22 See also, Cosme v. Henderson, 287 F.3d. 152, 158 (2nd Cir. 2002)(“to avoid Title VII liability, the employer need not offer the accommodation the employee prefers. Instead, when any reasonable accommodation is provided, the statutory inquiry ends.”)
23 See, EEOC v. Red Robin Gourmet Burgers, Inc., 2005 WL 2090677 (W.D.Wash. 2005)(“unproven assumption” did not satisfy employer’s burden to establish undue hardship); Ford v. City of Dallas, 2007 WL 2051016 (N.D. Tex. 2007)(employer’s “unsubstantiated assertion” that it would incur more than minor costs in creating a position for the plaintiff who could not work on her Sabbath did not establish an undue burden).
24 Bush v. Regis Corp., 2007 WL 4230693 (11th Cir. 2007)(unpublished)(summary judgment of plaintiff’s claims of religious discrimination affirmed where the employer offered several reasonable scheduling alternatives and plaintiff did not participate in good faith in seeking an accommodation).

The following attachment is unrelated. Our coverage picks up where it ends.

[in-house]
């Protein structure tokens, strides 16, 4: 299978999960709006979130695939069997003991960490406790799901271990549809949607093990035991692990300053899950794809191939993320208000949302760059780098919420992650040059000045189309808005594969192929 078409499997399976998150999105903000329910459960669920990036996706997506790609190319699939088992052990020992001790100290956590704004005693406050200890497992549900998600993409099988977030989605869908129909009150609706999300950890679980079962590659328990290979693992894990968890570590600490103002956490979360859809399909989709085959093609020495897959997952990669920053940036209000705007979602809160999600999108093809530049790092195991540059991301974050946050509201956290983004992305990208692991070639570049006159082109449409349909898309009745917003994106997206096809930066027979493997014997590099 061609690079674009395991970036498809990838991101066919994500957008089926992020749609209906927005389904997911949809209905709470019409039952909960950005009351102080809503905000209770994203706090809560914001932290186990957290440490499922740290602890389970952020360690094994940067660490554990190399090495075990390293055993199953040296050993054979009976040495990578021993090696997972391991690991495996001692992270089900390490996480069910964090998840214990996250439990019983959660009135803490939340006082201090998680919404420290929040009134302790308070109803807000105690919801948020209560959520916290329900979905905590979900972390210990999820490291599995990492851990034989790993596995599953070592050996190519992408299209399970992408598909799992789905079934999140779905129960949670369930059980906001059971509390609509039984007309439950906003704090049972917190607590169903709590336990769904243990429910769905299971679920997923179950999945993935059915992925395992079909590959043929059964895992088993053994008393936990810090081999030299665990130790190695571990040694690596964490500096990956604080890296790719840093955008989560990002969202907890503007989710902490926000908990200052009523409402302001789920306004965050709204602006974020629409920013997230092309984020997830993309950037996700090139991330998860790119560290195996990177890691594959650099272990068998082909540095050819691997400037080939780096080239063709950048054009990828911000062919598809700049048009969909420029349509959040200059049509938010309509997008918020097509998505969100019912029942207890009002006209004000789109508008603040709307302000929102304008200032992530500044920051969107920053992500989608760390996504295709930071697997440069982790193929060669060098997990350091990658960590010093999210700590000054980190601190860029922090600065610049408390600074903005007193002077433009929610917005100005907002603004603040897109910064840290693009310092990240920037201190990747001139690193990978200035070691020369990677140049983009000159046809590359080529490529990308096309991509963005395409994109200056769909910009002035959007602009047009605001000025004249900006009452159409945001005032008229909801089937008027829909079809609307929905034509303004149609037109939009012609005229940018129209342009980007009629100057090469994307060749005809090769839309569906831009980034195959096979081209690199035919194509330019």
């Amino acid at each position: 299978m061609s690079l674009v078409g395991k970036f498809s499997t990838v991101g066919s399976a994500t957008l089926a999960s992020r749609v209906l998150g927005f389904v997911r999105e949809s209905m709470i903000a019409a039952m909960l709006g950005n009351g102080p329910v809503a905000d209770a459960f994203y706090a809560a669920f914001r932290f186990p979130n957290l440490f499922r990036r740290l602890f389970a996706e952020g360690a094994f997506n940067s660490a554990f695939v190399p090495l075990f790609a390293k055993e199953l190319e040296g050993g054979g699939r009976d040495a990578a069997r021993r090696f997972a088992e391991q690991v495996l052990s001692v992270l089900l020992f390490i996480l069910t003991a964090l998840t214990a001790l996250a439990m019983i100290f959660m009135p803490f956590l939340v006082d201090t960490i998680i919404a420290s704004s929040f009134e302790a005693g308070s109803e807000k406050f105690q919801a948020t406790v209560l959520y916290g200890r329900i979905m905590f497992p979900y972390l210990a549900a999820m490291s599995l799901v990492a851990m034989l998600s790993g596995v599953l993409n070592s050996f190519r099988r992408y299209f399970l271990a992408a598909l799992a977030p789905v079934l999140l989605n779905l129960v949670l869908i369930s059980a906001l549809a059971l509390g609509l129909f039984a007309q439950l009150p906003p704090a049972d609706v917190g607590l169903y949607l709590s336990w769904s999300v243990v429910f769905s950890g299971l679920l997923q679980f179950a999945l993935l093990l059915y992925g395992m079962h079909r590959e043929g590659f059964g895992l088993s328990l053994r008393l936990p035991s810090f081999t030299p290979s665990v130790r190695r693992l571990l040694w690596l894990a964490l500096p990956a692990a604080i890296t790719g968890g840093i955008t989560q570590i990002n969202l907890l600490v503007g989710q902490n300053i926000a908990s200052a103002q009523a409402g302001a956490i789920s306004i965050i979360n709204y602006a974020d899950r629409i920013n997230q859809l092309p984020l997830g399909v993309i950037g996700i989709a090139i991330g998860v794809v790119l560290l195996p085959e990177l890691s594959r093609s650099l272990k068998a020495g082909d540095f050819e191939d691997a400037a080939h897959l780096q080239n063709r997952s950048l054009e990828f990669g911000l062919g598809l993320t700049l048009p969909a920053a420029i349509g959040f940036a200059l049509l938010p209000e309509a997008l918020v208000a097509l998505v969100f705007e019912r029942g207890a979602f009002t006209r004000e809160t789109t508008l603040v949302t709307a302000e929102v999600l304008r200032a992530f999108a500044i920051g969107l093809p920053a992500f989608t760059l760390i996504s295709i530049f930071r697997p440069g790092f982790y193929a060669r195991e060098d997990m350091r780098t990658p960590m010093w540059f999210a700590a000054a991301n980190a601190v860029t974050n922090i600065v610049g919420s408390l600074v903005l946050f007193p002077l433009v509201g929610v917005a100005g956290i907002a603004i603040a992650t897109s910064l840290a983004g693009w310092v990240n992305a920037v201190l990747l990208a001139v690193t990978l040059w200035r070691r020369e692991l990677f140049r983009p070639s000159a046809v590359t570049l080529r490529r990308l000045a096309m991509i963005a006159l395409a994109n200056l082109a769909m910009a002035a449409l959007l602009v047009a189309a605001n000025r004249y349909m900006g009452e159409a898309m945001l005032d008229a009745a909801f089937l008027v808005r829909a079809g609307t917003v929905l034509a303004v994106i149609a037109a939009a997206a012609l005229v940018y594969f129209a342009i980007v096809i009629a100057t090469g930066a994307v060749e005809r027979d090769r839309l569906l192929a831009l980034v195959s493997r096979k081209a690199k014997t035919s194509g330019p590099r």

25 Crider v. University of Tennessee, Knoxville, 2012 WL 3002756 (6th Cir. 2012).
26 Compare: Cosme v Henderson, supra (allowing an employee who bid for a job that he knew involved Saturday work in contravention of his religious practices to routinely skip scheduled Saturday shifts was not required by Title VII) with Bush v. Regis Corp., supra (relieving employee of scheduled Sunday shifts in conflict with her religious observances or allowing her to start her shift after her religious services ended was a reasonable accommodation).
27 See, e.g., Opuku-Boateng v. State of Cal., 95 F.3d 1461 (9th Cir. 1996)(voluntary shift trade system was feasible and reasonable); Morrissette-Brown v. Mobile Infirmary Medical Center, 506 F.3d 1317 (11th Cir. 2007)(employer reasonably accommodated an employee’s need to be off work on Friday afternoons and evenings for religious observances where employer used neutral rotating schedule, allowed the employee to swap her Friday shifts and provided her with a master schedule to do so, and offered her a position which did not require work on Friday).